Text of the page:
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For every idea we buy into, we buy out of an array of alternatives.

  • When we buy into a fundraising campaign, we may be buying out of a campaign for serving, evangelism, or small groups.
  • When we buy into a men”s retreat, we may be buying out of an event for moms, families, or singles.
  • When we buy into a sermon series on the topic of anger, we may be buying out of a series on purity, community, or wisdom.
Too often, our decision-making process only considers factors related to the option already on the table.  Many of us are really good at breaking down and analyzing the potential results of buying into the idea we are discussing.  We”ll rank pro”s and con”s, make a list of everyone affected by the decision, maybe even run a profit-loss report.  The limitation in these methods is that they fail to look beyond the current option.  They lack recognition of what is lost by choosing the evaluated idea over others.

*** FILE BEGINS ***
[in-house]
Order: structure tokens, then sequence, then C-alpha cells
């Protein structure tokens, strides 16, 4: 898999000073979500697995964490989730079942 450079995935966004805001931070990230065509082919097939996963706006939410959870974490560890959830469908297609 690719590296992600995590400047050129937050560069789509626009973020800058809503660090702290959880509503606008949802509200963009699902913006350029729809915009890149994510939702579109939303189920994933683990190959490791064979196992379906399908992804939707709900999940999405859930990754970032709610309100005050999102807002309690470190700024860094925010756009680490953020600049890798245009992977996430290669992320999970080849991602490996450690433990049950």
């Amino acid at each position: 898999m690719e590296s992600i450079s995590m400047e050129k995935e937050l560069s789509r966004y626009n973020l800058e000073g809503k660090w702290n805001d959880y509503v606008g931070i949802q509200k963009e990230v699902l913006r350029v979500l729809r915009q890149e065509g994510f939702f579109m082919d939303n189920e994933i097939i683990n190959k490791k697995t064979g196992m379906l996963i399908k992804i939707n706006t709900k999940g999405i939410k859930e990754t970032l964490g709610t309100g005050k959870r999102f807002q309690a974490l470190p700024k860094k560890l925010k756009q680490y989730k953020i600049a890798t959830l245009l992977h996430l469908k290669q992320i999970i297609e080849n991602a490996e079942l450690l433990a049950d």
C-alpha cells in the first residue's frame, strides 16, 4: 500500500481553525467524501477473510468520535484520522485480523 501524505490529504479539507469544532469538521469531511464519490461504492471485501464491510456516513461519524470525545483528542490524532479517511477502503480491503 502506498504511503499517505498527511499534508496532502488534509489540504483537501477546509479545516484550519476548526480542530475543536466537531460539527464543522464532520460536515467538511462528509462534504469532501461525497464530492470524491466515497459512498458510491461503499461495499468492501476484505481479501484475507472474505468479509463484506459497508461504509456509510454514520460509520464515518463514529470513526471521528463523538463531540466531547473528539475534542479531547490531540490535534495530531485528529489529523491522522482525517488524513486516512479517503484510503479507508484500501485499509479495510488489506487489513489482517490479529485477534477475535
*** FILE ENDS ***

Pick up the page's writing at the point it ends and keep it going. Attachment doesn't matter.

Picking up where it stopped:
Opportunity costs are the foregone benefits that would have been provided by unchosen alternatives.
 
The door to the best idea is often closed by the excitement of discovering the first good idea.  A rare asset is found in the person who asks:  If we buy into this, what are we buying out of?
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